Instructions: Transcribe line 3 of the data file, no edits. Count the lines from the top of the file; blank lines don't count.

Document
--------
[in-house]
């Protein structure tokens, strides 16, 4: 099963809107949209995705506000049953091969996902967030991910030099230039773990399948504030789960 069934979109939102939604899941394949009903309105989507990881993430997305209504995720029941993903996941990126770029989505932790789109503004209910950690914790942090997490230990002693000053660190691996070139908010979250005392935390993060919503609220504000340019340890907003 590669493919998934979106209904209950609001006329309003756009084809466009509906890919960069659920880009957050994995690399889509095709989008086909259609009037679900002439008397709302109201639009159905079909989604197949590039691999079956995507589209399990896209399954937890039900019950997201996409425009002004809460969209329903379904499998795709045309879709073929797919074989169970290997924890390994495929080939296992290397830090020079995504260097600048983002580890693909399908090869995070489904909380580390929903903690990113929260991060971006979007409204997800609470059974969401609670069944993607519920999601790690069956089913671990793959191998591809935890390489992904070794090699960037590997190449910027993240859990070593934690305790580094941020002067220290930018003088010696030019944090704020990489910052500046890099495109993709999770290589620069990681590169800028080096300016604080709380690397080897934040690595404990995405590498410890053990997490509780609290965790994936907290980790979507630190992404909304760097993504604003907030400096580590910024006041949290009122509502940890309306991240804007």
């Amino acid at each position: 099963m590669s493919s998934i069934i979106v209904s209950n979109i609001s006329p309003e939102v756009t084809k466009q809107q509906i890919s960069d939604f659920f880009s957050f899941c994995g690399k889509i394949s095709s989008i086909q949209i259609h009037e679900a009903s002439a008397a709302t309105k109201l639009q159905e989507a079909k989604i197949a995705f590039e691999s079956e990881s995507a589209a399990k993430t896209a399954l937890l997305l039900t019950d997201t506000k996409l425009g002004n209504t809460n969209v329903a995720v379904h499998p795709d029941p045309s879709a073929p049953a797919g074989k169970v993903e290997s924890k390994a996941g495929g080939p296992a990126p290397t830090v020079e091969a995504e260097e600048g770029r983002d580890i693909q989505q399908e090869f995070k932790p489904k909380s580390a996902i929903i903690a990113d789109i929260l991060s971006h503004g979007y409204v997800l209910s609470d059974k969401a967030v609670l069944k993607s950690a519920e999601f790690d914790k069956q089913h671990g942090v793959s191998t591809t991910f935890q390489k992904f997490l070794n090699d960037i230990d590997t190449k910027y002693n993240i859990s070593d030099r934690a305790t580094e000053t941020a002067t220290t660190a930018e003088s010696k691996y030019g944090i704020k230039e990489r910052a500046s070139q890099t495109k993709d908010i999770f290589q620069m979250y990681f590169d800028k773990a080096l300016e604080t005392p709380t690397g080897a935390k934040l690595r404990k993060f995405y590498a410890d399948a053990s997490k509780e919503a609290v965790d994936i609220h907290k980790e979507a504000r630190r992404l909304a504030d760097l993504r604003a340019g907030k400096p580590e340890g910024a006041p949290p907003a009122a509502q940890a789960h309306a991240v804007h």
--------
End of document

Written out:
């Amino acid at each position: 099963m590669s493919s998934i069934i979106v209904s209950n979109i609001s006329p309003e939102v756009t084809k466009q809107q509906i890919s960069d939604f659920f880009s957050f899941c994995g690399k889509i394949s095709s989008i086909q949209i259609h009037e679900a009903s002439a008397a709302t309105k109201l639009q159905e989507a079909k989604i197949a995705f590039e691999s079956e990881s995507a589209a399990k993430t896209a399954l937890l997305l039900t019950d997201t506000k996409l425009g002004n209504t809460n969209v329903a995720v379904h499998p795709d029941p045309s879709a073929p049953a797919g074989k169970v993903e290997s924890k390994a996941g495929g080939p296992a990126p290397t830090v020079e091969a995504e260097e600048g770029r983002d580890i693909q989505q399908e090869f995070k932790p489904k909380s580390a996902i929903i903690a990113d789109i929260l991060s971006h503004g979007y409204v997800l209910s609470d059974k969401a967030v609670l069944k993607s950690a519920e999601f790690d914790k069956q089913h671990g942090v793959s191998t591809t991910f935890q390489k992904f997490l070794n090699d960037i230990d590997t190449k910027y002693n993240i859990s070593d030099r934690a305790t580094e000053t941020a002067t220290t660190a930018e003088s010696k691996y030019g944090i704020k230039e990489r910052a500046s070139q890099t495109k993709d908010i999770f290589q620069m979250y990681f590169d800028k773990a080096l300016e604080t005392p709380t690397g080897a935390k934040l690595r404990k993060f995405y590498a410890d399948a053990s997490k509780e919503a609290v965790d994936i609220h907290k980790e979507a504000r630190r992404l909304a504030d760097l993504r604003a340019g907030k400096p580590e340890g910024a006041p949290p907003a009122a509502q940890a789960h309306a991240v804007h």